Right now, as Iran's president gets ready to speak to the United Nations, a father is on his deathbed right here in America asking Mahmoud Ahmadinejad to grant him one final wish. CNN speaks with this dad by his bedside.
BALDWIN: As we have been reminding you this week, the president of Iran is speaking in front of the United Nations General Assembly tomorrow.
And while nations all across the world will be intently watching Mahmoud Ahmadinejad and his speech, there is a dying man in a bed in Detroit who is desperate to get the president to listen to him.
CNN's Paula Newton with this father's plea.
PAULA NEWTON, CNN INTERNATIONAL SECURITY CORRESPONDENT (voice-over): Ali Hekmati says he doesn't know how much more pain he can take or how much longer he will live. And so he has a plaintive message for the president of Iran. ALI HEKMATI, FATHER: Please, please, please release an innocent man and reunite him with his father and his mother.
NEWTON: Hekmati recently underwent brain surgery to remove a malignant tumor. He now faces radiation and chemotherapy, but he says his fate lies not with the doctors and treatments, but with the man and the regime that have imprisoned his son.
ALI HEKMATI: I hope and pray that I will get to see my son one last time before I go to the other side.
NEWTON: Amir Hekmati is a former Marine, a decorated Iraqi war veteran, born in Arizona and raised in Nebraska and Michigan. Within weeks of setting foot in Iran for the first time in August of last year, he was there to visit his grandmother, he was arrested, interrogated, imprisoned, and after several months...
AMIR HEKMATI, PRISONER: My name is Amir Mirzaei Hekmati.
NEWTON: ... showcased on Iranian TV as a CIA operative and has been convicted of espionage and sentenced to death, although he has now been granted a retrial.
Hekmati and the U.S. government deny he was ever a spy. Amir Hekmati remains in prison in Iran, and has no idea that his father is dying.
Dr. Ryan Barrett is the neurosurgeon treating Hekmati's father.
DR. RYAN BARRETT, NEUROSURGEON: It is stressful enough dealing with the surgery and the diagnosis and the coming treatment. There is no doubt in my mind that any other family or personal issues are going to make it more challenging.
NEWTON: So with President Mahmoud Ahmadinejad in New York now, the Hekmatis say they are putting themselves at his mercy.
BEHNAZ HEKMATI, MOTHER: I'm sure that he's going to hear my voice. He's in the United States. He is going to listen to me and hear me. I just want him to hear my voice as a mother. Don't destroy this family. Please don't destroy this family. Bring Amir home. Amir is the heart of this family.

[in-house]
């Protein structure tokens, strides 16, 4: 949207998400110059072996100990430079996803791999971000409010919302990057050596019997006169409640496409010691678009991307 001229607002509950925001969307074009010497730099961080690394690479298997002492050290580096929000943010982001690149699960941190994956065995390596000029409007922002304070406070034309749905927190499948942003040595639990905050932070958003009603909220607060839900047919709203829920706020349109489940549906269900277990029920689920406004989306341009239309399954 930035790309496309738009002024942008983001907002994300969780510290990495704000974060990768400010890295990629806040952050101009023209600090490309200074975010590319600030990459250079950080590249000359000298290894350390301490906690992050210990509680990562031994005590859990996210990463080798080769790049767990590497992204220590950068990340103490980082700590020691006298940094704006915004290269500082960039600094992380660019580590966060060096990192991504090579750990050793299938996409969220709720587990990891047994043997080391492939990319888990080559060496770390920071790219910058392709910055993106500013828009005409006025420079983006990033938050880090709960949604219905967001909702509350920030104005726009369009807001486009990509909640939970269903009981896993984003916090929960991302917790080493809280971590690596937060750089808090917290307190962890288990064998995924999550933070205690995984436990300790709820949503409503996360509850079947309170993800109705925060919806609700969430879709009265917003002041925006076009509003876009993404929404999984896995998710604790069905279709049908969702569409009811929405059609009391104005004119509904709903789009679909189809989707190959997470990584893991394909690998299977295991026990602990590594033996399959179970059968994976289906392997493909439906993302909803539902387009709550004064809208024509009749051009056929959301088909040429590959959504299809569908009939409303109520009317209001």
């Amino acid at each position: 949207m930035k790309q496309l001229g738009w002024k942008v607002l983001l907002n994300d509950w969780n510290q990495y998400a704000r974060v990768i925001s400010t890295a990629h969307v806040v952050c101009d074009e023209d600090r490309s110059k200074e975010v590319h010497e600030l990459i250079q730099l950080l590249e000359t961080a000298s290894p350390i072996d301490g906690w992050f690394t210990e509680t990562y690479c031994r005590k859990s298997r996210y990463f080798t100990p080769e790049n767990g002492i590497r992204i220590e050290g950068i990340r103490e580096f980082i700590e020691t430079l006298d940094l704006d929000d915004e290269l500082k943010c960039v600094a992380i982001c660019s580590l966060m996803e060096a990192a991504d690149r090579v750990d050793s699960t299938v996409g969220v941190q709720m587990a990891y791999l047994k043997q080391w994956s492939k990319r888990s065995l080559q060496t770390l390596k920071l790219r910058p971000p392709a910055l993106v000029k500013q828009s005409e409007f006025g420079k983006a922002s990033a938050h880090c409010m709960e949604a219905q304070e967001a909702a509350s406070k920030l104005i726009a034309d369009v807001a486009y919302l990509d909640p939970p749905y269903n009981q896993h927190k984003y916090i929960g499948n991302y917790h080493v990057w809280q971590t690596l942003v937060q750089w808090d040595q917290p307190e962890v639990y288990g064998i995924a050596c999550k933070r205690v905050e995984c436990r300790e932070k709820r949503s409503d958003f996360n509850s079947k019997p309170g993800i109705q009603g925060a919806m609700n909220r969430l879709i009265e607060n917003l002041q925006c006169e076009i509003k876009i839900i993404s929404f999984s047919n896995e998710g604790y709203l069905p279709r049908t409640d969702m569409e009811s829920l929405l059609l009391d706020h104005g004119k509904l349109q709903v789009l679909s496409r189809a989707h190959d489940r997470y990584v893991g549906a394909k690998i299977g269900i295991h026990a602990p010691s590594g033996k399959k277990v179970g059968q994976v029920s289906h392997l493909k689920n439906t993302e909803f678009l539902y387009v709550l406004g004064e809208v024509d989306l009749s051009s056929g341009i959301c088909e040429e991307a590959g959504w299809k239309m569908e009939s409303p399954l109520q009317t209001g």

NEWTON: Now facing an incurable cancer, Hekmati says he cannot accept the fact that he may never see his son again.
ALI HEKMATI: That's my biggest fear, that I may not see him. And that's my last wish, to see my son and hug him and kiss him before I pass to the other side.
NEWTON: Ahmadinejad has so far refused to meet with the Hekmatis or discuss Amir's case. But, somehow, this family hopes that what is now a desperate plea will finally be heard.
Paula Newton, CNN.
(END VIDEOTAPE) BROOKE BALDWIN, ANCHOR, "CNN NEWSROOM": It has been described as an ugly scene, the bodies of an American couple found stabbed multiple times in their St. Martin home in the Caribbean.
The main suspect expected in front of a judge tomorrow. The bodies of Michael and Thelma King were found Friday. Police arrested a suspect Sunday, but no charges have been filed and the prosecutors office will only say the suspect is a 28-year-old man who was born in Jamaica.
The solicitor general says there are strong indications he was involved in the murders of the South Carolina couple.
And even though the Dow -- take a look -- is a bit off today, more good news on the housing market and the price of your home, but the good news, folks, doesn't stop there.
BALDWIN: Thousands and thousands of volunteers are out and about today to register voters in their communities for the largest one-day voter registration drive in history.
More than 200 celebrities, musicians are also taking to social media to mark this day. In fact -- Dave Matthews fans, anyone -- Dave Matthews Band premiered a new version of their video. It's called "Mercy."
Dave Matthews, 50 Cent, George Lopez, Stephen Colbert, John Legend. Also, we talked to Wilmer Valderrama last hour. They're all joining in because, back in 2008, 6 million Americans didn't vote because they missed a registration deadline or simply did not know how to register.
And let's talk economy. I know that's issue number one as you head to the polls come November 6th and, you know, it's usually not a good thing for a key economic number to come in at the same level it was nine years ago, but that is precisely where we find ourselves when it comes to the nation's housing market.
Alison Kosik at the New York Stock Exchange to explain. Alison, talk to me.
ALISON KOSIK, CNN BUSINESS CORRESPONDENT: Yes, home prices, Brooke, they're right back to where they were in 2003, but you know what? After the months of price declines that we saw during the housing bust, I'll tell you what. We'll take it
So, we learned today that the price of a typical home went up again in July. S&P/Case Shiller says home values in 20 cities rose more than 1.5 percent, so we're seeing a trend here because this is the third month in a row that housing prices have gone up.
A good thing about these rising home prices, it's falling foreclosures because what happens is, as these home values increase, you wind up having more equity in your home, that means fewer borrowers are underwater. That is a good thing.